How do you decide if your date will be a short fling or something more serious? Would you marry the life of the party? Do pheromones have a hidden role in attracting a potential partner?
These are some of the questions about human mate selection and strategies that psychology graduate students Ari Freuman and Grant Trouton asked in their human subject research projects, “Is He a Husband or a Hook-Up?” and “Pheromone Communication T-Shirt Experiment,” respectively.
Both studies were conducted as independent research within the Evolutionary Psychology Lab of SUNY New Paltz, led by Glenn Geher, professor and director of the Evolutionary Studies Program and chair of the psychology department.
“Some work, I can just see immediately that it will be publishable,” Geher said. “These studies have the potential to shed new light, to ask questions that have never been asked and provide brand new information.”
“Is He a Husband or a Hook-Up?” asked female participants to judge if a male involved in typically risky or exhibitionistic behavior such as skydiving, smoking cigarettes or having tattoos, or a male involved in typically low-risk behavior such as playing a musical instrument, cooking or writing poetry, would make a better short or long-term partner.
Participants were also asked questions regarding their personal relationship history, contraceptive use, sexual orientation and ovulatory cycle. More than 500 respondents provided feedback to the anonymous online survey, which was advertised via an all-campus email, Freuman said, but only about 250 students fully completed it.
Freuman said his study builds upon prior research conducted by psychologists Maryanne Fisher at St. Mary’s University and Daniel Kruger at University of Michigan-Ann Arbor. According to Freuman, Kruger and Fisher were interested in whether females have a natural understanding and preference when it comes to males who pursue either a short-term (hook-up) or long-term (husband) strategy.
“While these were excellent preliminary studies, they lack certain types of scientific validity that would ultimately allow for one to affirmatively cite this phenomenon.” Freuman said. “My study will add validity, as well as allow one to better parse apart what ultimately predicts whether a male is likely to be considered a husband or a hook-up.”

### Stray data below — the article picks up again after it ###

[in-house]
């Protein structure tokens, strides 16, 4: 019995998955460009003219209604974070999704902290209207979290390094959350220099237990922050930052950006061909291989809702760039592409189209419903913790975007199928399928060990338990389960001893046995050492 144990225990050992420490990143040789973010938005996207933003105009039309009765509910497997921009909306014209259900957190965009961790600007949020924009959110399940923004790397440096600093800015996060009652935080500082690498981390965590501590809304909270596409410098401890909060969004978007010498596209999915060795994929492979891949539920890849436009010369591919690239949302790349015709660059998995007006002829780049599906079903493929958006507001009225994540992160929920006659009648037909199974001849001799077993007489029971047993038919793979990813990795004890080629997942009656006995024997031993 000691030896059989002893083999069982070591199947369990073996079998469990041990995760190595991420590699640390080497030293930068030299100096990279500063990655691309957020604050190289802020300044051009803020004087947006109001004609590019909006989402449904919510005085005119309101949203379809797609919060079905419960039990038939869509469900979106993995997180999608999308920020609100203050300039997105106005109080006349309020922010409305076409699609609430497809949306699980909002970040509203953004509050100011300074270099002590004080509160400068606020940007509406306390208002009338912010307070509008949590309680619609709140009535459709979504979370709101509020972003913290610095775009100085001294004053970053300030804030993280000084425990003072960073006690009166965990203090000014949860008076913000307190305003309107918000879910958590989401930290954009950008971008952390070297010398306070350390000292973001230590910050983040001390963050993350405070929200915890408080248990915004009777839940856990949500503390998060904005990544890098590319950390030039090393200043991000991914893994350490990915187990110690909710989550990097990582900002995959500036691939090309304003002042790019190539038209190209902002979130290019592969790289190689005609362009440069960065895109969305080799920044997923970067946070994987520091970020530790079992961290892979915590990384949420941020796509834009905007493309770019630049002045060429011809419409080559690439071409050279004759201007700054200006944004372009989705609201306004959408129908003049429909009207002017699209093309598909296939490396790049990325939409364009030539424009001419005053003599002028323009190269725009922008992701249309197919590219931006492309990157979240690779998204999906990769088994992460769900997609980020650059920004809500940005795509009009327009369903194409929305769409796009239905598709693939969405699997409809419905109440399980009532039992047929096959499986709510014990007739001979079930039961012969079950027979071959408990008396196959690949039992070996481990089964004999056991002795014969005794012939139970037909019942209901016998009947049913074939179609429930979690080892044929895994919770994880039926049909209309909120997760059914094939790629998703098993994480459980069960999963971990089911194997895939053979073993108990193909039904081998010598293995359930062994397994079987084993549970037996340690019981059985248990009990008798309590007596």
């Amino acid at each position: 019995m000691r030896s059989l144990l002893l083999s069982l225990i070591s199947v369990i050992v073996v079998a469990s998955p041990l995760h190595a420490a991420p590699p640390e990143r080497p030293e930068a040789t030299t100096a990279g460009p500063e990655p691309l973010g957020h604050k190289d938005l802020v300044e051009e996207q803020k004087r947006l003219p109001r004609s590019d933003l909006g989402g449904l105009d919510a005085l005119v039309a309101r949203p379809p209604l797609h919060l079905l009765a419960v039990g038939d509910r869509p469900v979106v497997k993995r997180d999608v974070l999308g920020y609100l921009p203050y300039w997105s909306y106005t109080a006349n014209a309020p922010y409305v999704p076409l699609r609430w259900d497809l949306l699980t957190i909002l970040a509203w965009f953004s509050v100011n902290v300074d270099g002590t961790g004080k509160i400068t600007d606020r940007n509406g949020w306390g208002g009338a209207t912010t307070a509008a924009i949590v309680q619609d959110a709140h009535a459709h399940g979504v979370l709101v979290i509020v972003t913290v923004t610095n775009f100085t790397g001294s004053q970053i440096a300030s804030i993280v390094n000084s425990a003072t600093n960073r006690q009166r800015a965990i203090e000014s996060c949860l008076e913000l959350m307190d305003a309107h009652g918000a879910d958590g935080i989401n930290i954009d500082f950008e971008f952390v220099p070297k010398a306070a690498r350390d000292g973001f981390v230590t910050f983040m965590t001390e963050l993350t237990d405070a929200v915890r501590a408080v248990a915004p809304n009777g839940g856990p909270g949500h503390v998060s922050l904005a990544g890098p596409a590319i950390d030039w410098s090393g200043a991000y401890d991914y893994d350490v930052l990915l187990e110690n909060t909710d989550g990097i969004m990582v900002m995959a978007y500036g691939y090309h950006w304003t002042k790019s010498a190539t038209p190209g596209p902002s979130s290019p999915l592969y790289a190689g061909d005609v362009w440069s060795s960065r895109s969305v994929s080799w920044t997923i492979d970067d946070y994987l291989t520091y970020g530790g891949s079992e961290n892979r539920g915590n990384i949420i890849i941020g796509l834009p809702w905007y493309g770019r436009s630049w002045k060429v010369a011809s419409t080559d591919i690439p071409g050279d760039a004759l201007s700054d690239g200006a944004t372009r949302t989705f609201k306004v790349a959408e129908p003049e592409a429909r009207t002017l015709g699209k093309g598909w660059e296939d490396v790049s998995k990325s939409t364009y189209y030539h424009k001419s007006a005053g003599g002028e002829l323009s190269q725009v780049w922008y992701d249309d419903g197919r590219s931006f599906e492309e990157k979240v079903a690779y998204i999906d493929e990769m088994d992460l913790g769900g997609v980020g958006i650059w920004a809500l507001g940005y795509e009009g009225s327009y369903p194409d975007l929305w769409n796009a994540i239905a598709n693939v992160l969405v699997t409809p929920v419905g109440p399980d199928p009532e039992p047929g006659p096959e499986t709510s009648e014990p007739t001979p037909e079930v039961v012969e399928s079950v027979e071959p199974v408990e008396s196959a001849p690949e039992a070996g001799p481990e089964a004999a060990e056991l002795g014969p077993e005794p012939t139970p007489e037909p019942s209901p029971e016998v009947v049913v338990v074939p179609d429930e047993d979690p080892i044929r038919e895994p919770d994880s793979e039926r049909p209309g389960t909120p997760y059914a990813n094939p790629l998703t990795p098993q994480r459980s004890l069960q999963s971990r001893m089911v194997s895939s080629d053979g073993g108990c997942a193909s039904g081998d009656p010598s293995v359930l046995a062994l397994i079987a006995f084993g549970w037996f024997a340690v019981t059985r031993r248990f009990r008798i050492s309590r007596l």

One participant’s response to the “Is He a Husband or a Hook-Up?” survey was mixed.
“I thought it wasn’t a good basis for surveying people on hook-up or husband because it was so broad. It was not a good indication of what a good hook-up or husband is,” said a second-year environmental geoscience major, whose name has been withheld due to the confidential nature of the survey.
“Your first intuition about someone is not always a good indicator on what a person really is,” the student said. “You should judge someone on their character traits, not their profession or hobbies. The survey was too simplistic. But I thought the overall idea of the study was interesting and intriguing, and I liked the personal questions at the end.”
Trouton said the idea for the “Pheromone Communication and T-Shirt Experiment” study first came to him last year during an animal behavior biology class, when the professor mentioned a study found men consider the scent of a woman to be more pleasing while she is most fertile.
“This finding helped elucidate the argument that female ovulation is not a hidden event, but rather that women and men communicate reproductive state to each other via chemical signals—pheromones,” Trouton said.
For this study, student participants of both genders were asked to sleep in a researcher-provided cotton t-shirt for six nights. Trouton expected about 35-50 women and 50-60 men to participate. He said each t-shirt would immediately be frozen for storage once it is returned from the wearer. After all of the t-shirts have been collected, they will be thawed. Independent “sniffers” will then open the bags without touching the shirts, sniff them and rate the smell of the shirts based on the criteria of pleasantness, intensity and sexiness. This study’s methodology is based on past t-shirt experiments, such as conducted by Devendra Singh and P. Matthew Bronstad in 2001.
“Human pheromones undoubtedly exist, and the evidence for their existence is rapidly accumulating,” said Trouton. “The main question, however, seems to be to what extent do they influence behavior?”
Trouton said the t-shirts, the last of which was distributed Feb. 15, will be collected from participants until March 17 and t-shirt ratings will then begin after students return from spring break. Trouton and Freuman will both present their findings at the Northeastern Evolutionary Psychological Society conference at Plymouth State University in April.
If you would like to know the outcome either study, or for information, contact Ari Freumen at Freuma65@newpaltz.edu or Grant Trouton at firstname.lastname@example.org.
Sexual Selection Study on PhotoPeach